A reliability estimation tool for reducing infant mortality in Cubesat missions

Martin Langer, Michael Weisgerber, Jasper Bouwmeester, Alexander Hoehn

Research output: Chapter in Book/Conference proceedings/Edited volumeConference contributionScientificpeer-review

5 Citations (Scopus)
253 Downloads (Pure)

Abstract

For many years, traditional satellite design philosophy was dominated by highly reliable components, conservative designs and extensive performance testing at subsystem and integrated system levels to achieve long lifetimes in the harsh space environment. CubeSats attempted to choose a different philosophy, utilizing suitable state-of the art, commercial-off-the shelf products, yielding, if successful, an increased performance per mass figure of merit for those small vessels at potentially higher risk but lower cost. CubeSats seemed to promise universities and companies to be faster, better and cheaper - once more in history. Unfortunately, many CubeSat missions, especially university-built ones, never achieved a detectable functional state or failed shortly after the satellites were ejected from their deployer. Data based on our developed CubeSat Failure Database (CFD) and research carried out by others suggest, that a great percentage of those early failure cases could have been detected and avoided by more careful and adequate system-level functional testing on the ground. However, many university teams still fail to plan with adequate resources for system level functional testing or are confronted with hard deadlines, thus unable to complete appropriate integrated system testing on a sufficient level, and launching a satellite that never was adequately functional. Ongoing work on a novel reliability estimation tool using Bayesian methods is introduced to fill this gap and to provide meaningful data for all developers on the achievable reliability and required functional testing time of their CubeSats. Using test data and reliability goals for their actual mission, merging that data with statistical data from past missions and a database of subjective developer's beliefs, CubeSat developers should now be able to estimate their required functional testing time on subsystem and system level at an early project stage, as a function of the targeted reliability goal for their CubeSat. Alternatively, if the required resources (testing time, money, knowledge) are not available, CubeSat developers and program managers can still use the tool to now quantify a resulting realistic lower boundary for the expected system reliability of the mission, and decide, if their mission goals can be fulfilled or not with a certain probability. To evolve CubeSats into more reliable and accepted platforms for scientific payloads and commercial applications, it is utmost important to avoid or reduce the many infant mortality cases, where no or little useful data is produced by the satellite. To guide developers towards higher success rates without losing the spirit of using novel, state of the art technology in fast mission timelines, the reliability estimation tool should ensure higher reliability of CubeSat missions without drawing too much resources nor imposing too many burdens on the CubeSat teams.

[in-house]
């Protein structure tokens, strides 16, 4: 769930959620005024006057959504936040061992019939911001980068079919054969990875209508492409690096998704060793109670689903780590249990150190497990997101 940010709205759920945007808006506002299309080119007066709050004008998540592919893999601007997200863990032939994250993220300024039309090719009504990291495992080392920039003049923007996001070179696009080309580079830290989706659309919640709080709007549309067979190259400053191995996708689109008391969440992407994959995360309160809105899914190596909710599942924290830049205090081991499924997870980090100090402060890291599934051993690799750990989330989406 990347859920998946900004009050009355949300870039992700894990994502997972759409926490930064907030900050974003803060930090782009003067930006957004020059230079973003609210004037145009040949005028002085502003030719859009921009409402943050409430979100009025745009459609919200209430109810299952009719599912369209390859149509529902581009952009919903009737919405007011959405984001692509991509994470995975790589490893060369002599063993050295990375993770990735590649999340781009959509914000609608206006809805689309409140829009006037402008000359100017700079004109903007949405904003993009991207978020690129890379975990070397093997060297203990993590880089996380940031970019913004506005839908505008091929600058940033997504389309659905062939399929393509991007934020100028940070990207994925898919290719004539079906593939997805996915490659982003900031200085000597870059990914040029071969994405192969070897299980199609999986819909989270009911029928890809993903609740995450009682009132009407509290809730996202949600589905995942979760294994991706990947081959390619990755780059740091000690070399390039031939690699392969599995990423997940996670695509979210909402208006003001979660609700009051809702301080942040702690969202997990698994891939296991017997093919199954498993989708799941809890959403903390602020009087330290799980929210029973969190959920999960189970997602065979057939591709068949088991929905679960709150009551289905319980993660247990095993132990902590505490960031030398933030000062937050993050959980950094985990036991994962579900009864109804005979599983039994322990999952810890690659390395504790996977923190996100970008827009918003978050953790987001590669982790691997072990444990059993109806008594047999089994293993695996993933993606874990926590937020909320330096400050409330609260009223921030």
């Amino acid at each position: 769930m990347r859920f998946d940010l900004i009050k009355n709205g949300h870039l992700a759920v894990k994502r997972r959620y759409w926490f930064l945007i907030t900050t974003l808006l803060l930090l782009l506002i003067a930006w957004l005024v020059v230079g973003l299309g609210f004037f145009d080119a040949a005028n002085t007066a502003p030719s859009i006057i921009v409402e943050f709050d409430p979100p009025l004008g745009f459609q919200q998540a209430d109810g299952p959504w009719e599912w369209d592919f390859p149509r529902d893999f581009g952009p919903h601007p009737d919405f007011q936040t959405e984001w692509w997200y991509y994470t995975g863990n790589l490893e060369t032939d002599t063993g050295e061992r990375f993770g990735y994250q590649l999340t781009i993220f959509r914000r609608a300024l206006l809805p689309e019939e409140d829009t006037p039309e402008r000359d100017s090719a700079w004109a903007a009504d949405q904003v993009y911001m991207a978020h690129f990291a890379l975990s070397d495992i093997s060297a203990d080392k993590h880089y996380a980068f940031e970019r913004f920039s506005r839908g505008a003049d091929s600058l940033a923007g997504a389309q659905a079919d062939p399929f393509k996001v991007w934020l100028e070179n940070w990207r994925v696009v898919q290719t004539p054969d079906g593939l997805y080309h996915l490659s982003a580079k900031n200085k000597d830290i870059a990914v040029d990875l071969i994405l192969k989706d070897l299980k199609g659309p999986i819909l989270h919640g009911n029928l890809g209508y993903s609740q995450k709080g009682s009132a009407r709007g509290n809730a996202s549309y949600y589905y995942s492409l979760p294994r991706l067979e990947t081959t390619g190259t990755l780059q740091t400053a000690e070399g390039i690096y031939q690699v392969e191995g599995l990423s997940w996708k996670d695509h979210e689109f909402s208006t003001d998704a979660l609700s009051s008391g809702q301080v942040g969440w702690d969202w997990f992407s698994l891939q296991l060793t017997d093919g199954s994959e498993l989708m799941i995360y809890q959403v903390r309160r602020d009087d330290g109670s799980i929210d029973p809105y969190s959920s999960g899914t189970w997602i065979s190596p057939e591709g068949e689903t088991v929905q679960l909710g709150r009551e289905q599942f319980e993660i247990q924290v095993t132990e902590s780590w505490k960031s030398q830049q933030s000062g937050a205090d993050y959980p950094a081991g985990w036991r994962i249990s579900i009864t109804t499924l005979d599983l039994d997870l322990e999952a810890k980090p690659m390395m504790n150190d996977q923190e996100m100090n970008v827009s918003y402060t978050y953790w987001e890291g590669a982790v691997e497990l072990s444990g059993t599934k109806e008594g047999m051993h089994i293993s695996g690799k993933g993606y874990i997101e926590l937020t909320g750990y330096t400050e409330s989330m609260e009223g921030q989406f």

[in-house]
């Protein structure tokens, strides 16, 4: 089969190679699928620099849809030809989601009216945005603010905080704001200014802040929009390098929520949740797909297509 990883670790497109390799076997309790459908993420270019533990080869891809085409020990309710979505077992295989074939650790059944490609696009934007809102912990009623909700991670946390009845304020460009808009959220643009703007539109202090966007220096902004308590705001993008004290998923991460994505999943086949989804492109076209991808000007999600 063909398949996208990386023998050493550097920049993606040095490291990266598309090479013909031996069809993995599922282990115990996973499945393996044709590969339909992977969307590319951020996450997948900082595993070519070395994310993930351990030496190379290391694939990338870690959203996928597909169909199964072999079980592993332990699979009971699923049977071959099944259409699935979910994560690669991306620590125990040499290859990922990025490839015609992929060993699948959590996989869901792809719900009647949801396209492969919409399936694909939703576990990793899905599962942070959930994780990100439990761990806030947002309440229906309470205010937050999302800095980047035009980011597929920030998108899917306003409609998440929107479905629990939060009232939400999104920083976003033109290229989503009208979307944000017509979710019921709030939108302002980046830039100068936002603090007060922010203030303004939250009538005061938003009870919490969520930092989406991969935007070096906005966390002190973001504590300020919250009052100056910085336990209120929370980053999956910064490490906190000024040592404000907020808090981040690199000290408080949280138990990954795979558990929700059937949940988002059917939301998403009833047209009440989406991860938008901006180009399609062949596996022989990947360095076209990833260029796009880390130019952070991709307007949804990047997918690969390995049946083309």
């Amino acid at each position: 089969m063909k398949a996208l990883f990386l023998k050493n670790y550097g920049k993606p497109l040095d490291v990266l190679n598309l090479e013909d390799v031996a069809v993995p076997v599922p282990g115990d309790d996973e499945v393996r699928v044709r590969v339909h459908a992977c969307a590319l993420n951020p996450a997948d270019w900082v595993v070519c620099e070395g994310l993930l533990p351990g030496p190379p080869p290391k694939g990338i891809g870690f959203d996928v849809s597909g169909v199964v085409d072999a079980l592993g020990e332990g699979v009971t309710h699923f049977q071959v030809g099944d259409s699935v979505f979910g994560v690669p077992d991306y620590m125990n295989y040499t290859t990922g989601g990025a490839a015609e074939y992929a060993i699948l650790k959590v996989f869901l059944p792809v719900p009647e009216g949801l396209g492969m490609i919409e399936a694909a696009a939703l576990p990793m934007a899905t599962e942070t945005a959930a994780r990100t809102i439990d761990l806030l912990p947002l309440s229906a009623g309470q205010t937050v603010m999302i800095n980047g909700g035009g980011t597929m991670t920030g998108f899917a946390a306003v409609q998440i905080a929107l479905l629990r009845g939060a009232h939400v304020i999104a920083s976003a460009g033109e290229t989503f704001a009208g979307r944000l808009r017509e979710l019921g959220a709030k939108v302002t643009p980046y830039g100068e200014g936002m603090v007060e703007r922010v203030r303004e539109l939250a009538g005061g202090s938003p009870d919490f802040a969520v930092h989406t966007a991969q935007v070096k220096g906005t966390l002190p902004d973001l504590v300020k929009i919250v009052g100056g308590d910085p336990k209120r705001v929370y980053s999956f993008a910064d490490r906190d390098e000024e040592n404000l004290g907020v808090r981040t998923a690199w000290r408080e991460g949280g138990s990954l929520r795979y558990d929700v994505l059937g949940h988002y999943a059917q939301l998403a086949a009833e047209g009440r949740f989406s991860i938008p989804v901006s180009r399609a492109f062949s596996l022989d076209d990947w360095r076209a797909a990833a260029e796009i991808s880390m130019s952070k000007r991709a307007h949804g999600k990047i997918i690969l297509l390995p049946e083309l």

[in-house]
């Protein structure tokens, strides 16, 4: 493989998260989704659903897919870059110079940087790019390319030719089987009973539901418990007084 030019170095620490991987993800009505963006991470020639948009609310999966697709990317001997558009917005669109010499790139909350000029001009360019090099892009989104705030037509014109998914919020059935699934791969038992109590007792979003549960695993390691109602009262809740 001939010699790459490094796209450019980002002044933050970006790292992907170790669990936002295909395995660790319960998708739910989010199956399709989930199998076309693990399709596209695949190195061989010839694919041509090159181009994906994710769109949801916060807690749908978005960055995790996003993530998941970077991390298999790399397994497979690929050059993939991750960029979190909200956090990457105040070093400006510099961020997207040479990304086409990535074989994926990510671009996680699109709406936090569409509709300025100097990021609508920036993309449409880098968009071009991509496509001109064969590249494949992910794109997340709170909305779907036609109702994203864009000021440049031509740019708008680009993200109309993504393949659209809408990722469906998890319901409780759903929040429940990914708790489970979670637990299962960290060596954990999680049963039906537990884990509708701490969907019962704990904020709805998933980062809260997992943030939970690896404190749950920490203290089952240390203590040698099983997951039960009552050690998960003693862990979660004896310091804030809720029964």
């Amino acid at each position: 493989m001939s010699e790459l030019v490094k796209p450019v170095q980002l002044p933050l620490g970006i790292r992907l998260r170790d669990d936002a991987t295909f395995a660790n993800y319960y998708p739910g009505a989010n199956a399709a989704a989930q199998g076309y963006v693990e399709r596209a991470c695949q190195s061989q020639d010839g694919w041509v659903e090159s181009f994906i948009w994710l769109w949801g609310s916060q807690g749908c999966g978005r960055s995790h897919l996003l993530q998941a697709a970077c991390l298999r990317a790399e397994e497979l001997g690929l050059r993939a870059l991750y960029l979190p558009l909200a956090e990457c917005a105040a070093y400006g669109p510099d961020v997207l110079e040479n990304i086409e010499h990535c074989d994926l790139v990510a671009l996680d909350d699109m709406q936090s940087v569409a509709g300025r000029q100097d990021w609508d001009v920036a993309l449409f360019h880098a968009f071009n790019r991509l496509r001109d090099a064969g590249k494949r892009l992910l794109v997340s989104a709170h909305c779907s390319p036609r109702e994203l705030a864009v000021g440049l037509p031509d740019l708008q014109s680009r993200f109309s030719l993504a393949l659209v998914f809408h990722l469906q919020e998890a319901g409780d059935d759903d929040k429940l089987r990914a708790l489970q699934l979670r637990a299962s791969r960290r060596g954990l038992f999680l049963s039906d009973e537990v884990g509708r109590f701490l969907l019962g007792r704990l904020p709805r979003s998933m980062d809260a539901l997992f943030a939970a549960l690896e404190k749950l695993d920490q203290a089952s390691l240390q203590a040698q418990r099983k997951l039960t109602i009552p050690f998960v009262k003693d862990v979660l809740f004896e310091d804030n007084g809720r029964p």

Original languageEnglish
Title of host publication2017 IEEE Aerospace Conference
PublisherIEEE
Number of pages9
ISBN (Electronic)978-1-5090-1613-6
DOIs
Publication statusPublished - 7 Jun 2017
Event2017 IEEE Aerospace Conference - Big Sky, United States
Duration: 4 Mar 201711 Mar 2017

Conference

Conference2017 IEEE Aerospace Conference
Abbreviated title AERO 2017
CountryUnited States
CityBig Sky
Period4/03/1711/03/17

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